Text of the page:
Interview: Desert Mountain Golf, Arizona

  • Adrian Reed 
  • 5 min read

Those of you who read my blog regularly may remember that I recently published an article entitled “Using Data to drive Sustainability”, where I referred to the Desert Mountain Golf community.  Desert Mountain is a mid-size business located in Arizona, USA that is using analytics to drive sustainability and drive business efficiencies.

I recently had the opportunity to reach out and interview a senior leader from Desert Mountain about the business, the challenges the organisation faces and the analytics solution that has been implemented. I found this case-study really interesting because it’s a very different and innovative business facing some unique challenges.

The verbatim interview is below – enjoy!

 

 


1. The Desert Mountain golf community sounds like a really exciting and unique business, and I’m sure you must have some very unique challenges.  Are you able to share your key strategic challenges or concerns?  Or put another way “What keeps you awake at night”?   

The primary issue that keeps me awake is how to maintain golfers’ expectations of course conditions and the overall golfing experience while dealing with increases in commodity pricing and material costs. In the last two years, the cost of doing business has risen 15-20 percent. Golfer expectation has risen with the lagging economy, as it has at most private clubs. With less disposable income to spend, the more value they seek in their club membership.


 
2. Many businesses say that they are faced with increased competition and need to innovate to succeed.  How important is innovation in your business, and what enables you to keep ahead of the game?
   

Innovation is critical to be successful and to remain successful. At Desert Mountain, we try to talk about our overall issues with our vendors and manufacturers which gives them an understanding of how our business is run—traditionally each vendor understands only the specific area of their expertise.  In turn, the vendor will take my problem to people in the industry who perhaps are willing to become part of the solution through innovation.

A business must continue to reinvent itself, especially today, to provide value to its customers as well as to become smarter in the use of resources. With increases in the price of our materials, 80 percent effectiveness isn’t good enough anymore. It’s all about using the right materials at the right time. IBM’s business analytics are helping us do that.


 
 
3. I understand that you’ve utilised a Business Analytics solution which has helped you create efficiencies and improve and grow your business.  How were you managing data before? Can you share some detail on how and where you have integrated the use of business analytics within your organisation?  What are the key things you measure?
   

There was no cross utilization of information previously. We weren’t building a pyramid. We had columns of data that we couldn’t link up. IBM analytics will link these so we can better integrate all the data we collect. For example, we can measure the gallons of water we use in a day, daily kilowatt usage, soil moisture, salt levels and soil temperature. Then we can link this “below ground” information with the data we collect above ground from our weather stations to evaluate impact.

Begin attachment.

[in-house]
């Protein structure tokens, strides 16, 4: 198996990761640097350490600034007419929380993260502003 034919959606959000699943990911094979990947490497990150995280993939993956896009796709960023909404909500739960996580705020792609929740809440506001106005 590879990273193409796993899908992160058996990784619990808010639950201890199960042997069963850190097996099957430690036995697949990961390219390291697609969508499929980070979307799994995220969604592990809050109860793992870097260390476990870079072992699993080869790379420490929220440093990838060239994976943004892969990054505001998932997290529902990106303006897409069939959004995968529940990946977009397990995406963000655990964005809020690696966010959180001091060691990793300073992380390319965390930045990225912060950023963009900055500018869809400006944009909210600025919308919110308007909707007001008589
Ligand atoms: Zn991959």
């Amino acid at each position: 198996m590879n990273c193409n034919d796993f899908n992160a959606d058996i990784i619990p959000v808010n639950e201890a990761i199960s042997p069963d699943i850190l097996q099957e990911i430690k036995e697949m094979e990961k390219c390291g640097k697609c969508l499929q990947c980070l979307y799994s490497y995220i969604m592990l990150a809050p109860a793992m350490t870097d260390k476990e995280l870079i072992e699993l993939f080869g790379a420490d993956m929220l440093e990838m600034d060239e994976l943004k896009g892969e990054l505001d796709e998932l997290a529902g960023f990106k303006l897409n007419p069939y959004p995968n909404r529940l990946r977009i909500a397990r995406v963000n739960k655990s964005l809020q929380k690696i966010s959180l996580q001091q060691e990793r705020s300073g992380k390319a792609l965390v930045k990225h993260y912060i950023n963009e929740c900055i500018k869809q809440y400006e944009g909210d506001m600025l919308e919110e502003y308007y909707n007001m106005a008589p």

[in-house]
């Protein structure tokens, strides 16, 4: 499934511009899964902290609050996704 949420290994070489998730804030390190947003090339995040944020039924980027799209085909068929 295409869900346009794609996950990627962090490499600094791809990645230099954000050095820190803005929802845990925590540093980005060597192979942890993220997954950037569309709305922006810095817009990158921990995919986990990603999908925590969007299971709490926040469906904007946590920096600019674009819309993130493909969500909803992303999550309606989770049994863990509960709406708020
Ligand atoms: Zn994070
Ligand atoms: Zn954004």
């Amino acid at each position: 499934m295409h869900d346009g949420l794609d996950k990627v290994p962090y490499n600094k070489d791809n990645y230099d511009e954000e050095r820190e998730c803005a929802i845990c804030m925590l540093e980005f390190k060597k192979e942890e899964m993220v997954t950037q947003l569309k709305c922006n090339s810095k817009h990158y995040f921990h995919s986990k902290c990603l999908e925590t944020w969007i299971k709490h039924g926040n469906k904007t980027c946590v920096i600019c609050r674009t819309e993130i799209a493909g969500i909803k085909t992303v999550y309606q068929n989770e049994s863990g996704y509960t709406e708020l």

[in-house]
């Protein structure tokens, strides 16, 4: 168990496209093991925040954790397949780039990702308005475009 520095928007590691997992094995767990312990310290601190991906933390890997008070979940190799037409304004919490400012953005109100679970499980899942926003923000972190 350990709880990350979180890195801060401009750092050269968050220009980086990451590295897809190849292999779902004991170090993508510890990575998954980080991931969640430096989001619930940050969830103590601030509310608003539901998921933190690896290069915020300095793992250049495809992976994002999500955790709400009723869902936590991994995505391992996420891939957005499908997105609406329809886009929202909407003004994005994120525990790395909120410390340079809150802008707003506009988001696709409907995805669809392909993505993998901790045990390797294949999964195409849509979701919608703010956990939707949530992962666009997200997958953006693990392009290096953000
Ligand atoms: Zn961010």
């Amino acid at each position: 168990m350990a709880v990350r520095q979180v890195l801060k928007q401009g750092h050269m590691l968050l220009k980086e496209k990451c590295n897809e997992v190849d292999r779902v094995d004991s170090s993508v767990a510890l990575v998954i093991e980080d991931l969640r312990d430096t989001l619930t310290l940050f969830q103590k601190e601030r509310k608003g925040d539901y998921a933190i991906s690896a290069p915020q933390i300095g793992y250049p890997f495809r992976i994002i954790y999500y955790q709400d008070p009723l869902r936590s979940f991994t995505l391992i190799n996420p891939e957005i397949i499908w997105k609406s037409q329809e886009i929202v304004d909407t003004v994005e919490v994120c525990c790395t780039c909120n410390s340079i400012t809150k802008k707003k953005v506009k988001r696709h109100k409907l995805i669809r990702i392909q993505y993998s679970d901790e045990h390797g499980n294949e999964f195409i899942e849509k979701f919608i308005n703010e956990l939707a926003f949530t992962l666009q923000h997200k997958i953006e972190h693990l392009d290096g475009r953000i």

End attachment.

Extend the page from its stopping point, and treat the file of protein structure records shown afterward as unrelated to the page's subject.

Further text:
4. What is the biggest benefit that enhanced business analytics has given you?

The ability to predict and forecast opportunities as they occur. It gives me enough information quickly enough to make adjustments instead of relying on trends.


 
5. Did developing your business analytic capability expose anything about your business that you weren’t expecting (e.g. did you find any surprises)?  If so, are you able to share them?
   

Yes! For example, the analytics exposed mowing frequencies that weren’t required. We were mowing the greens five days a week but were able to reduce the schedule to three days a week which saved us 1,600 hours of mowing time per course, and the cost of the fuels used in the mowers. We were also able to reduce our leaching schedule (in which we flush out the total dissolved salts from the soil) from 20 times per year to six. This represented a savings of 3-4 million gallons of reclaimed water and a 10-15 percent reduction in our greens fertilization.


 
 
6. What three pieces of advice would you give to a CEO who is considering implementing a business analytic solution?
   

1. Be sure you’re collecting the right data.

2. Simplify it. Identify key performance indicators that will have an impact on your desired goals, whether these are financial savings, increased efficiency or customer satisfaction.

3.  Act on the information.

 

 


This post was written as part of the IBM for Midsize Business program, which provides midsize businesses with the tools, expertise and solutions they need to become engines of a smarter planet.

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